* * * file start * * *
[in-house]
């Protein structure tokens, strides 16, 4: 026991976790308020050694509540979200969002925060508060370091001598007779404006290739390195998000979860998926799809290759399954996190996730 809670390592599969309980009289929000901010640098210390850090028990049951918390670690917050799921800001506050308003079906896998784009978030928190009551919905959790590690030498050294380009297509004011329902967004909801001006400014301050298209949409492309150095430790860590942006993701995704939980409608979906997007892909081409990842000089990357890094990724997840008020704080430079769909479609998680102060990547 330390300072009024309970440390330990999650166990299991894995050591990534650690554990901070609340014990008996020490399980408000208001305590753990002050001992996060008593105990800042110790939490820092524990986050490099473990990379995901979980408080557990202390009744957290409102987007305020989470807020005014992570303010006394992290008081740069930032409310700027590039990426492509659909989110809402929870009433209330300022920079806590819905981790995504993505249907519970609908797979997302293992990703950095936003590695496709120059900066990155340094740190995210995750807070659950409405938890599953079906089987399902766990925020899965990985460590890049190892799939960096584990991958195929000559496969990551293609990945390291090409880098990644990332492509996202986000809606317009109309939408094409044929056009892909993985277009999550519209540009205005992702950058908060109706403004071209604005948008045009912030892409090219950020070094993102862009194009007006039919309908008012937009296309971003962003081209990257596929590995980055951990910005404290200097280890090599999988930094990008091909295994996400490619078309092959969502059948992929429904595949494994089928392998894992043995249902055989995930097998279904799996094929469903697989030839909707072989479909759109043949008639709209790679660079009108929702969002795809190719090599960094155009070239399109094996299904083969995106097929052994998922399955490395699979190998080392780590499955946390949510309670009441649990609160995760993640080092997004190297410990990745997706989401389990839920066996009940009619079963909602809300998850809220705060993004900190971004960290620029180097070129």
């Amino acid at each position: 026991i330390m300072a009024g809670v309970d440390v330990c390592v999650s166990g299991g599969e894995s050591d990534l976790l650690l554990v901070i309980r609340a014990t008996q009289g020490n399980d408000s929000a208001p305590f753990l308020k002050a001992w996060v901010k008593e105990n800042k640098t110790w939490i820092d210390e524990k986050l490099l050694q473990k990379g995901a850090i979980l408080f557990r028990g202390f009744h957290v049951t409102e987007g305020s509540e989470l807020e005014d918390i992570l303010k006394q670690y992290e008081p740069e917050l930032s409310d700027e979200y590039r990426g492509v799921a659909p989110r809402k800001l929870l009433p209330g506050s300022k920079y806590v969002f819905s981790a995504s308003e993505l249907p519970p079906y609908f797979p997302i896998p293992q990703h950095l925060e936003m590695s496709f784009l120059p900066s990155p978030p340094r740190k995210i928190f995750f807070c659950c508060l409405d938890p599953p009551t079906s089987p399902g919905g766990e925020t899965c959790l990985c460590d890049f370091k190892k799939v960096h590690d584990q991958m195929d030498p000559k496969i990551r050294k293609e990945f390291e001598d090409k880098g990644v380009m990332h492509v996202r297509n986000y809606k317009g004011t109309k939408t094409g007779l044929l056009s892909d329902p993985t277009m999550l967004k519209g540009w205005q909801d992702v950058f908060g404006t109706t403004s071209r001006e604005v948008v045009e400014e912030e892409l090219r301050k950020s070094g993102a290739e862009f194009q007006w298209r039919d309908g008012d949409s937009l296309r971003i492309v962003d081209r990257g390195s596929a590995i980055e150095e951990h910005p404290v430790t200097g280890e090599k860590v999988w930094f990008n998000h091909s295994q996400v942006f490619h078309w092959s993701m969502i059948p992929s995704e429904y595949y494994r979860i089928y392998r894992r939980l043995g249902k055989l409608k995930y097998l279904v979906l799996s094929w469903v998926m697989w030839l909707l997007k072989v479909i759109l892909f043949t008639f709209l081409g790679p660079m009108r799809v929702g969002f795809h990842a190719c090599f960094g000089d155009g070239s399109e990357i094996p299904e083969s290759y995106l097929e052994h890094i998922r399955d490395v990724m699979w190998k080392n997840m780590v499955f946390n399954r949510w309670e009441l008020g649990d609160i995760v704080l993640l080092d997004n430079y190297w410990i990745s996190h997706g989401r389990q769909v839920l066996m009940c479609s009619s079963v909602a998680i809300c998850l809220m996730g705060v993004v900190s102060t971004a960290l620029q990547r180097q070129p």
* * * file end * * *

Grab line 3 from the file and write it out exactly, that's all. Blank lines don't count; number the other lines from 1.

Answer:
């Amino acid at each position: 026991i330390m300072a009024g809670v309970d440390v330990c390592v999650s166990g299991g599969e894995s050591d990534l976790l650690l554990v901070i309980r609340a014990t008996q009289g020490n399980d408000s929000a208001p305590f753990l308020k002050a001992w996060v901010k008593e105990n800042k640098t110790w939490i820092d210390e524990k986050l490099l050694q473990k990379g995901a850090i979980l408080f557990r028990g202390f009744h957290v049951t409102e987007g305020s509540e989470l807020e005014d918390i992570l303010k006394q670690y992290e008081p740069e917050l930032s409310d700027e979200y590039r990426g492509v799921a659909p989110r809402k800001l929870l009433p209330g506050s300022k920079y806590v969002f819905s981790a995504s308003e993505l249907p519970p079906y609908f797979p997302i896998p293992q990703h950095l925060e936003m590695s496709f784009l120059p900066s990155p978030p340094r740190k995210i928190f995750f807070c659950c508060l409405d938890p599953p009551t079906s089987p399902g919905g766990e925020t899965c959790l990985c460590d890049f370091k190892k799939v960096h590690d584990q991958m195929d030498p000559k496969i990551r050294k293609e990945f390291e001598d090409k880098g990644v380009m990332h492509v996202r297509n986000y809606k317009g004011t109309k939408t094409g007779l044929l056009s892909d329902p993985t277009m999550l967004k519209g540009w205005q909801d992702v950058f908060g404006t109706t403004s071209r001006e604005v948008v045009e400014e912030e892409l090219r301050k950020s070094g993102a290739e862009f194009q007006w298209r039919d309908g008012d949409s937009l296309r971003i492309v962003d081209r990257g390195s596929a590995i980055e150095e951990h910005p404290v430790t200097g280890e090599k860590v999988w930094f990008n998000h091909s295994q996400v942006f490619h078309w092959s993701m969502i059948p992929s995704e429904y595949y494994r979860i089928y392998r894992r939980l043995g249902k055989l409608k995930y097998l279904v979906l799996s094929w469903v998926m697989w030839l909707l997007k072989v479909i759109l892909f043949t008639f709209l081409g790679p660079m009108r799809v929702g969002f795809h990842a190719c090599f960094g000089d155009g070239s399109e990357i094996p299904e083969s290759y995106l097929e052994h890094i998922r399955d490395v990724m699979w190998k080392n997840m780590v499955f946390n399954r949510w309670e009441l008020g649990d609160i995760v704080l993640l080092d997004n430079y190297w410990i990745s996190h997706g989401r389990q769909v839920l066996m009940c479609s009619s079963v909602a998680i809300c998850l809220m996730g705060v993004v900190s102060t971004a960290l620029q990547r180097q070129p």